October 28, 2013 Sujeev Shakya

Empty Promises

When I started reading the election manifestos of the political parties, I was quickly reminded of the articles I wrote nearly two decades ago as Nepal started to embrace the culture of a multi-party democracy. The long laundry list of promises remains very similar, with little indication on how the promises in the manifestos are going to be implemented.

The nature of these manifestoes can perhaps be attributed to the South Asian model of democracy, where political forces continuously promise the poverty-stricken masses populist carrots to come to power. Combined with greasing the palms of voters, one can gain political power and never bother what one promised for the next five years. In Nepal, tall promises can also be attributed to the way the country was governed under the feudal system. Former kings made many promises they did not keep, landlords did not keep their promises and neither did business owners. Sweet talk about raising wages along with the promise of benefits to labourers are as popular as promising your children things you know you can never deliver.

The rhetoric in the election manifestos across all parties is similar. There will be lots of freebies. If the political parties were given the resources, they would have perhaps liked citizens to stay at home on the state dole with free power, water, transportation, education, health and everything else under the sun.

Perhaps, the fundamental issue that prompts such attempts to provide state largesse is the way kings and royal families behaved in the past. The kings thought that they owned the whole country and therefore, could provide citizens with whatever the country had to offer. The political parties in our multi-party democracy and especially post the abolition of monarchy started behaving like erstwhile royals, thinking they could distribute wealth to the citizens.

This kind of thinking cannot only be observed in our political parties but also in government companies and public financial institutions. Chairmen and CEOs—even if they only hold a fraction of the shares—start behaving as if they own the institution and begin distributing generously. The feudal mindset of ownership, along with the fact that political forces perceive themselves as owners of national wealth, leads to political manifestos that no one can ever live up to.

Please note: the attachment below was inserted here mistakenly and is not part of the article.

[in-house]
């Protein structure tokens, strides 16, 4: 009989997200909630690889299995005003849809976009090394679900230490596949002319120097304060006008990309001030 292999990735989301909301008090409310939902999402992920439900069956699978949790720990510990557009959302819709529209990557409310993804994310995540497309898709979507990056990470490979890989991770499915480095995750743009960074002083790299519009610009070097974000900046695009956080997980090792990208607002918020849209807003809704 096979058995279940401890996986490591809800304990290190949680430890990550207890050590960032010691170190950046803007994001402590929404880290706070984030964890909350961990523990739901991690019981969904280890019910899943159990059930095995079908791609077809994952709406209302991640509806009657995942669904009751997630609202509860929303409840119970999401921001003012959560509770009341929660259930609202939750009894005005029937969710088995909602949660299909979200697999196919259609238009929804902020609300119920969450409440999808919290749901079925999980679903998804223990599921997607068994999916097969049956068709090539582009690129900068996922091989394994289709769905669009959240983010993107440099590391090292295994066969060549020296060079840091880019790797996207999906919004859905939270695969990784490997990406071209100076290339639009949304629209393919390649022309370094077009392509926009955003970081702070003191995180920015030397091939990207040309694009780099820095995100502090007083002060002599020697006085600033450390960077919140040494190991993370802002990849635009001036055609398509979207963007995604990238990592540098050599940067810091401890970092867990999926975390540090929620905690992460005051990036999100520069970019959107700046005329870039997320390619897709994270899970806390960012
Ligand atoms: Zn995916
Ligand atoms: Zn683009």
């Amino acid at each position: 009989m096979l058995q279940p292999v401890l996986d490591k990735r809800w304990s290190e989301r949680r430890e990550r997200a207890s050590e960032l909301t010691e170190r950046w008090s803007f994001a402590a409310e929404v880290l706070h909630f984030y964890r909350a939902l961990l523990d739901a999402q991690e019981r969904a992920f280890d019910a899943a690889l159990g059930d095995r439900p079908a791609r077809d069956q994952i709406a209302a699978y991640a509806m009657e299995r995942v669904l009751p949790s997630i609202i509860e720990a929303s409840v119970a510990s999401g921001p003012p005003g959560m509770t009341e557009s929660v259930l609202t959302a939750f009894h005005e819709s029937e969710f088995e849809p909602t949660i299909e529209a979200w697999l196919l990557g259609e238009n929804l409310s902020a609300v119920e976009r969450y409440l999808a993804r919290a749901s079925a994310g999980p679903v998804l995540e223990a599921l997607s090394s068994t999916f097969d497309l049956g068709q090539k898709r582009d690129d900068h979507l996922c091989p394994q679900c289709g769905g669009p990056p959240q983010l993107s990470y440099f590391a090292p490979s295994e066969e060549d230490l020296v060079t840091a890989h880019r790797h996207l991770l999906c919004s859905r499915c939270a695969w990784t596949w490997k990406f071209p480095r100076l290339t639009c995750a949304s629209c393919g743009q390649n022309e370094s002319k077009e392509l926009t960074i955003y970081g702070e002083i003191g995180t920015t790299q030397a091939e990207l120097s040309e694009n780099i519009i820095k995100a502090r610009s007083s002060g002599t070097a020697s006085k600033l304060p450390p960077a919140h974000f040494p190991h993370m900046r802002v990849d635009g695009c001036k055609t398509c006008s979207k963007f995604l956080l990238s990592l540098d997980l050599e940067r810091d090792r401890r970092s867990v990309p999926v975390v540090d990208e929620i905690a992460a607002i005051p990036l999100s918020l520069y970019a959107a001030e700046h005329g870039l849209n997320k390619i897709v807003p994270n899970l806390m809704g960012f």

The election manifestos also look at what can be done to keep the parties in power after the next five years. However, in Nepal, with no government lasting the full five year term in the past sixty years, the tendency to adopt a myopic view on everything has made long term strategic planning practically non-existent. In India, there are similar tendencies. The effort of political parties to provide farmers with free electricity has led to the uncontrolled pumping of groundwater. Now, depleting ground water levels are having a devastating impact on agriculture.

Similarly, the lack of understanding of the economy also leads parties to make claims they cannot deliver. For instance, even if the parties don’t do anything, the GDP will grow at 2.5 to 3 percent each year. However, the Nepali economy is based on remittances and the disposal of assets. Neither of these two factors is considered in the GDP computations. Both factors, though, have a continuous impact on the GDP. Therefore, the GDP will definitely grow. But none of the parties talk about how they will increase savings and investments. To achieve real economic growth, more investments are required and for that, not only domestic savings are needed, but international investments too. Lip service alone to make investments will not work. It is important to publicly debate what the action plan might look like.

While traditional and electronic media have long been holding political forces accountable for what they promised, political forces also need to account for their promises to a rising social media consumer base. The young generation of Nepalis demands more from the people who lead governments. For them, it is important what the state will do to create an environment for entrepreneurship. Furthermore, they want to know how the state will help create jobs by fostering an environment of investment that allows service industries and the tourism and IT sectors to boom. This new generation won’t be fooled easily.

Everyone is aware of the credibility level of the political parties in Nepal. Perhaps they could improve their standing by thinking long and hard about what promises they make and whether or not they will be able to live up to them. Those promises don’t have to be big. It would already be enough if a political party promised that they won’t use their unions, their students or their political organisations to organize bandas or strikes. A small commitment like this can bring about big change in Nepal. It is time to rearticulate the discourse of political promises.

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